History

Built of aluminum alloy trusses, the LLRVs were powered by a General Electric CF700-2V turbofan engine with a thrust of 4,200 lbf (19 kN), mounted vertically in a gimbal. The engine lifted the vehicle to the test altitude and was then throttled back to support five-sixths of the vehicle's weight, simulating the reduced gravity of the moon. Two hydrogen peroxide lift rockets with thrust that could be varied from 100 to 500 lbf (440 to 2,200 N) handled the vehicle's rate of descent and horizontal movement. Sixteen smaller hydrogen peroxide thrusters, mounted in pairs, gave the pilot control in pitch, yaw and roll. The pilot had an ejection seat for safety. Manufactured by Weber Aircraft LLC, it was one of the first zero-zero ejection seats, capable of saving the operator even if the aircraft was stationary on the ground - a necessity given the LLRV's low and slow flight envelope.

After conceptual planning and meetings with engineers from Bell Aerosystems, Buffalo, New York, a company with experience in vertical takeoff and landing (VTOL) aircraft, NASA issued Bell a $50,000 study contract in December 1961... resulting in a $3.6 million production contract awarded to Bell on February 1, 1963.

The two LLRVs were shipped from Bell to the FRC in April 1964, with program emphasis on vehicle No. 1. It was first readied for captured flight on a tilt table constructed at the FRC to test the engines without actually flying. The scene then shifted to the old South Base area of Edwards. On the day of the first flight, 30 October 1964, research pilot Joe Walker flew it three times for a total of just under 60 seconds to a peak altitude of ten feet (3 m)....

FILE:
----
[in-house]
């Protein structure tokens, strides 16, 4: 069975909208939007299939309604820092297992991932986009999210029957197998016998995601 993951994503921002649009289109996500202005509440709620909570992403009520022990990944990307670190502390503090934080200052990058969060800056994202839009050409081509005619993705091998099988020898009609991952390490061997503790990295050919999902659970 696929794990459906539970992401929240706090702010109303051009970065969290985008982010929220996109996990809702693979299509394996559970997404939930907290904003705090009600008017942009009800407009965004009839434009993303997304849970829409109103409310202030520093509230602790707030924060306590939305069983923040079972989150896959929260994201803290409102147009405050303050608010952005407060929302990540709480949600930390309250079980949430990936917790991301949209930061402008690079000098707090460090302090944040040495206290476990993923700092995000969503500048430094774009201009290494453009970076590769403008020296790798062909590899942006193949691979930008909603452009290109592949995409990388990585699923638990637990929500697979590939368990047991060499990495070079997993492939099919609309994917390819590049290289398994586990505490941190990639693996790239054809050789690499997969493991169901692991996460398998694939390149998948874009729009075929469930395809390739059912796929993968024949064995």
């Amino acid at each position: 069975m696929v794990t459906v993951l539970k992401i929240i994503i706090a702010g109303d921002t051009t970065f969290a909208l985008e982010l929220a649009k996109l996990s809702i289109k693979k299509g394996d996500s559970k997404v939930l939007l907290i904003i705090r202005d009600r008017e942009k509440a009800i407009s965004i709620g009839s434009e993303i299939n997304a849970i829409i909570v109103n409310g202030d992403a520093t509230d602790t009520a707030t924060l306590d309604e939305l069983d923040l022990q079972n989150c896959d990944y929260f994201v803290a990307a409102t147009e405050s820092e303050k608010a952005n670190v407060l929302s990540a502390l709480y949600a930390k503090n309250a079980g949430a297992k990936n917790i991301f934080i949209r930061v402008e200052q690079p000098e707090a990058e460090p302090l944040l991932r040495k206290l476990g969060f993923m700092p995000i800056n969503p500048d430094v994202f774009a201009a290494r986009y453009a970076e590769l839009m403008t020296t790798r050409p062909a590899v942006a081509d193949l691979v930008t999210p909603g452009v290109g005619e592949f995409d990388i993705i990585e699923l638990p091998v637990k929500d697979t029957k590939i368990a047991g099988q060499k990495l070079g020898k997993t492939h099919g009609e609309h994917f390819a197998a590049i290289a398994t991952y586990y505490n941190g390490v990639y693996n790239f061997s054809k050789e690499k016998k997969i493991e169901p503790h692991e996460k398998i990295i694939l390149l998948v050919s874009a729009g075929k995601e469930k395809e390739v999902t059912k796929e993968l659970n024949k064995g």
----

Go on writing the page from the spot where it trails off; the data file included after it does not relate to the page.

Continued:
NASA had accumulated enough data from the LLRV flight program at the FRC by mid-1966 to give Bell a contract to deliver three LLTVs at a cost of $2.5 million each.

After testing at the FRC, the LLRVs were sent to Houston, where research pilots learned to become LLTV instructor pilots and the LLRVs were converted to LLTV standard and redesignated LLTV-A1 and LLTV-A2. In December 1967, the first of the new LLTVs arrived, to eventually make up the five-vehicle LLTV training and simulator fleet.

In all, Bell built five LM trainers of both types. During training flights at Ellington AFB near Houston, Texas, three of the five vehicles were destroyed in crashes. Neil Armstrong was flying LLTV-A1 on May 6, 1968 when it went out of control. He ejected safely and the vehicle crashed. Two of those built as LLTVs were lost in further crashes on December 8, 1968 (piloted by Joe Algranti) and January 29, 1971 (piloted by Stuart Present). These two pilots also ejected safely from the crashing LLTV's.

LLTV-A2 was eventually returned to Dryden, where it is on display as a silent artifact of the Center's contribution to the Apollo program. The sole surviving late-model LLTV, NASA 952, is on display at the Johnson Space Center.

--------------------------------------------------

Originally a public domain film, slightly cropped to remove uneven edges, with the aspect ratio corrected, and one-pass brightness-contrast-color correction & mild video noise reduction applied.

https://www.youtube.com/watch?v=AouZlCXaMEg?t=001


Tony De La Rosa

Tags: